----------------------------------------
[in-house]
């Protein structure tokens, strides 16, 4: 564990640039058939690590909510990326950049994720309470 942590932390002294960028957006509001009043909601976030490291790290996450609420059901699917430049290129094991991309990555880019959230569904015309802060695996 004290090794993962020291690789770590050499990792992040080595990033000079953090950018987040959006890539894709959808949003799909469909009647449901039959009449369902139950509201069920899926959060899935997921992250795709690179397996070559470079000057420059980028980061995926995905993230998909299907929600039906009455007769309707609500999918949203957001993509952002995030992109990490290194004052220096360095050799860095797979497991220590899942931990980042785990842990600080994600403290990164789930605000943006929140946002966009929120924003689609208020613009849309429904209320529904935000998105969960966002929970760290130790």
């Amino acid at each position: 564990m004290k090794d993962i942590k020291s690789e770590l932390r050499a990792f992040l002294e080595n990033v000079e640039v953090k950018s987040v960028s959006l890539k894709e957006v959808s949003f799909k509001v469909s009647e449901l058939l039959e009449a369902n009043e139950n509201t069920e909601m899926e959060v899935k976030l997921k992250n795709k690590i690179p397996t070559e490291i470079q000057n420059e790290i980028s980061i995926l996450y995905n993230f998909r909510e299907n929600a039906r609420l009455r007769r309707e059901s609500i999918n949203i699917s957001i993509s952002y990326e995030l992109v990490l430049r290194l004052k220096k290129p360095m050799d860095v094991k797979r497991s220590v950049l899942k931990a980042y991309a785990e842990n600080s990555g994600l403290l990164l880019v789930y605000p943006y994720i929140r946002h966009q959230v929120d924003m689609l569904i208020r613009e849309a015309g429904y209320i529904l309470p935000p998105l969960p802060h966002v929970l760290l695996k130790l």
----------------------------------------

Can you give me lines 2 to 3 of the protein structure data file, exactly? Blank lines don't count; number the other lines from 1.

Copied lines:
């Protein structure tokens, strides 16, 4: 564990640039058939690590909510990326950049994720309470 942590932390002294960028957006509001009043909601976030490291790290996450609420059901699917430049290129094991991309990555880019959230569904015309802060695996 004290090794993962020291690789770590050499990792992040080595990033000079953090950018987040959006890539894709959808949003799909469909009647449901039959009449369902139950509201069920899926959060899935997921992250795709690179397996070559470079000057420059980028980061995926995905993230998909299907929600039906009455007769309707609500999918949203957001993509952002995030992109990490290194004052220096360095050799860095797979497991220590899942931990980042785990842990600080994600403290990164789930605000943006929140946002966009929120924003689609208020613009849309429904209320529904935000998105969960966002929970760290130790």
């Amino acid at each position: 564990m004290k090794d993962i942590k020291s690789e770590l932390r050499a990792f992040l002294e080595n990033v000079e640039v953090k950018s987040v960028s959006l890539k894709e957006v959808s949003f799909k509001v469909s009647e449901l058939l039959e009449a369902n009043e139950n509201t069920e909601m899926e959060v899935k976030l997921k992250n795709k690590i690179p397996t070559e490291i470079q000057n420059e790290i980028s980061i995926l996450y995905n993230f998909r909510e299907n929600a039906r609420l009455r007769r309707e059901s609500i999918n949203i699917s957001i993509s952002y990326e995030l992109v990490l430049r290194l004052k220096k290129p360095m050799d860095v094991k797979r497991s220590v950049l899942k931990a980042y991309a785990e842990n600080s990555g994600l403290l990164l880019v789930y605000p943006y994720i929140r946002h966009q959230v929120d924003m689609l569904i208020r613009e849309a015309g429904y209320i529904l309470p935000p998105l969960p802060h966002v929970l760290l695996k130790l």